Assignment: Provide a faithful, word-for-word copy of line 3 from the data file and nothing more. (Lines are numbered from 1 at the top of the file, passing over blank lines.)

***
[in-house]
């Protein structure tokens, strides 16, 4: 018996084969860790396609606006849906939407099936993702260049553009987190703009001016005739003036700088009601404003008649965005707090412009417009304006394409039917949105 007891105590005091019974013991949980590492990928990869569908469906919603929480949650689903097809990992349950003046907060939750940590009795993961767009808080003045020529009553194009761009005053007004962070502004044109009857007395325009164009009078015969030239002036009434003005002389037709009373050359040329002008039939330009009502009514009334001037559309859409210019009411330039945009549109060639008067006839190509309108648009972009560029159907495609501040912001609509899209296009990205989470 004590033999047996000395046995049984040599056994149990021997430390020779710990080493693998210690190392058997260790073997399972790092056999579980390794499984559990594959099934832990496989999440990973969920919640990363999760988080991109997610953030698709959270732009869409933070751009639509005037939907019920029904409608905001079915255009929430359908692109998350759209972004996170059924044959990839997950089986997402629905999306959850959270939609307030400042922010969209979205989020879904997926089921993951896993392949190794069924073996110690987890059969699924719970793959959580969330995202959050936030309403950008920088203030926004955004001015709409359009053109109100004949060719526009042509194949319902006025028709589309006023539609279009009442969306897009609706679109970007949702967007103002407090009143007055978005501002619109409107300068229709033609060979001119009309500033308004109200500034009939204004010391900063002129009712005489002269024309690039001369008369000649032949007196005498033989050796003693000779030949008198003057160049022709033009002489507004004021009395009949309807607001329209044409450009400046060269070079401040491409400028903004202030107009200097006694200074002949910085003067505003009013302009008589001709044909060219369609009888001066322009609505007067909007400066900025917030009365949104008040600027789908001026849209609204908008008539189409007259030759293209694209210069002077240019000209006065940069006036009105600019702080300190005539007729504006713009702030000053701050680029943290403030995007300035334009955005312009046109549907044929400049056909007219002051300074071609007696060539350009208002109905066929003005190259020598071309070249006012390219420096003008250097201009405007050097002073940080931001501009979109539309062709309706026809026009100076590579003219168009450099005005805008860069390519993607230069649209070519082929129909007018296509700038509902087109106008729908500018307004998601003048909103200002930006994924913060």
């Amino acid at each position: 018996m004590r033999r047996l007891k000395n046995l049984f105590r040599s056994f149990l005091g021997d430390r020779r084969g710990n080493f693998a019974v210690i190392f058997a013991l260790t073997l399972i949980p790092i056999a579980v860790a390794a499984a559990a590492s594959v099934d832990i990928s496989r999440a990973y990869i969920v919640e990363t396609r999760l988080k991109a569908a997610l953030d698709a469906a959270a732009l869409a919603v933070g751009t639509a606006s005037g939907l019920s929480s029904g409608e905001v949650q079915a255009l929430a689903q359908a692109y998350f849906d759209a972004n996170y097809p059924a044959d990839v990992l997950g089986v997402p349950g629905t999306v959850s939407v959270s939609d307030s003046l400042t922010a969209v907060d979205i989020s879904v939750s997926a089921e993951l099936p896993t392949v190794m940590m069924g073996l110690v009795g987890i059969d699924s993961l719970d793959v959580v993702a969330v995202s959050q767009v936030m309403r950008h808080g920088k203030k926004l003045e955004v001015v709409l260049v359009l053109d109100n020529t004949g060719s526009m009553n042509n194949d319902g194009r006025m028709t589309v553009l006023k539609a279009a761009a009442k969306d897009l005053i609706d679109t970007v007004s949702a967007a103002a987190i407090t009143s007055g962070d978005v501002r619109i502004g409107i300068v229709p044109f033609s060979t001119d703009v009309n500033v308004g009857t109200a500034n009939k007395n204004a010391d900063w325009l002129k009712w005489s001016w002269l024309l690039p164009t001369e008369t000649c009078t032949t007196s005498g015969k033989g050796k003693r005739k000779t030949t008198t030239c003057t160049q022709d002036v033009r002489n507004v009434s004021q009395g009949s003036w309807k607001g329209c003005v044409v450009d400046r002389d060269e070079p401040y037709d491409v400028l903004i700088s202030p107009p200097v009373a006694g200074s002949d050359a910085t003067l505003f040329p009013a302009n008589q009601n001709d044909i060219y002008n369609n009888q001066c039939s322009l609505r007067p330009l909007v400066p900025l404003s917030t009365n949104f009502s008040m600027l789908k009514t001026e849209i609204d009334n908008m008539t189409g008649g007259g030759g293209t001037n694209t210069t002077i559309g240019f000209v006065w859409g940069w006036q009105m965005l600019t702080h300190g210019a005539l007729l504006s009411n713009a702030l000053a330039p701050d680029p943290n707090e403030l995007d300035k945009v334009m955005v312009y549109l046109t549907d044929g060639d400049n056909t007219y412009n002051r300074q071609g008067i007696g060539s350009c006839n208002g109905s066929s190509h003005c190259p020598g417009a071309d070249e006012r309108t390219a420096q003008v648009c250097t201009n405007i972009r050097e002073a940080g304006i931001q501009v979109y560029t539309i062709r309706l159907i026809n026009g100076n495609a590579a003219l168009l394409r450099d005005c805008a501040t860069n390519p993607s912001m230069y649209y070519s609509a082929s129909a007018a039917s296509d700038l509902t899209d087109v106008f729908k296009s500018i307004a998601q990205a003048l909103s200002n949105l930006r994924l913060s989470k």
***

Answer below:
């Amino acid at each position: 018996m004590r033999r047996l007891k000395n046995l049984f105590r040599s056994f149990l005091g021997d430390r020779r084969g710990n080493f693998a019974v210690i190392f058997a013991l260790t073997l399972i949980p790092i056999a579980v860790a390794a499984a559990a590492s594959v099934d832990i990928s496989r999440a990973y990869i969920v919640e990363t396609r999760l988080k991109a569908a997610l953030d698709a469906a959270a732009l869409a919603v933070g751009t639509a606006s005037g939907l019920s929480s029904g409608e905001v949650q079915a255009l929430a689903q359908a692109y998350f849906d759209a972004n996170y097809p059924a044959d990839v990992l997950g089986v997402p349950g629905t999306v959850s939407v959270s939609d307030s003046l400042t922010a969209v907060d979205i989020s879904v939750s997926a089921e993951l099936p896993t392949v190794m940590m069924g073996l110690v009795g987890i059969d699924s993961l719970d793959v959580v993702a969330v995202s959050q767009v936030m309403r950008h808080g920088k203030k926004l003045e955004v001015v709409l260049v359009l053109d109100n020529t004949g060719s526009m009553n042509n194949d319902g194009r006025m028709t589309v553009l006023k539609a279009a761009a009442k969306d897009l005053i609706d679109t970007v007004s949702a967007a103002a987190i407090t009143s007055g962070d978005v501002r619109i502004g409107i300068v229709p044109f033609s060979t001119d703009v009309n500033v308004g009857t109200a500034n009939k007395n204004a010391d900063w325009l002129k009712w005489s001016w002269l024309l690039p164009t001369e008369t000649c009078t032949t007196s005498g015969k033989g050796k003693r005739k000779t030949t008198t030239c003057t160049q022709d002036v033009r002489n507004v009434s004021q009395g009949s003036w309807k607001g329209c003005v044409v450009d400046r002389d060269e070079p401040y037709d491409v400028l903004i700088s202030p107009p200097v009373a006694g200074s002949d050359a910085t003067l505003f040329p009013a302009n008589q009601n001709d044909i060219y002008n369609n009888q001066c039939s322009l609505r007067p330009l909007v400066p900025l404003s917030t009365n949104f009502s008040m600027l789908k009514t001026e849209i609204d009334n908008m008539t189409g008649g007259g030759g293209t001037n694209t210069t002077i559309g240019f000209v006065w859409g940069w006036q009105m965005l600019t702080h300190g210019a005539l007729l504006s009411n713009a702030l000053a330039p701050d680029p943290n707090e403030l995007d300035k945009v334009m955005v312009y549109l046109t549907d044929g060639d400049n056909t007219y412009n002051r300074q071609g008067i007696g060539s350009c006839n208002g109905s066929s190509h003005c190259p020598g417009a071309d070249e006012r309108t390219a420096q003008v648009c250097t201009n405007i972009r050097e002073a940080g304006i931001q501009v979109y560029t539309i062709r309706l159907i026809n026009g100076n495609a590579a003219l168009l394409r450099d005005c805008a501040t860069n390519p993607s912001m230069y649209y070519s609509a082929s129909a007018a039917s296509d700038l509902t899209d087109v106008f729908k296009s500018i307004a998601q990205a003048l909103s200002n949105l930006r994924l913060s989470k």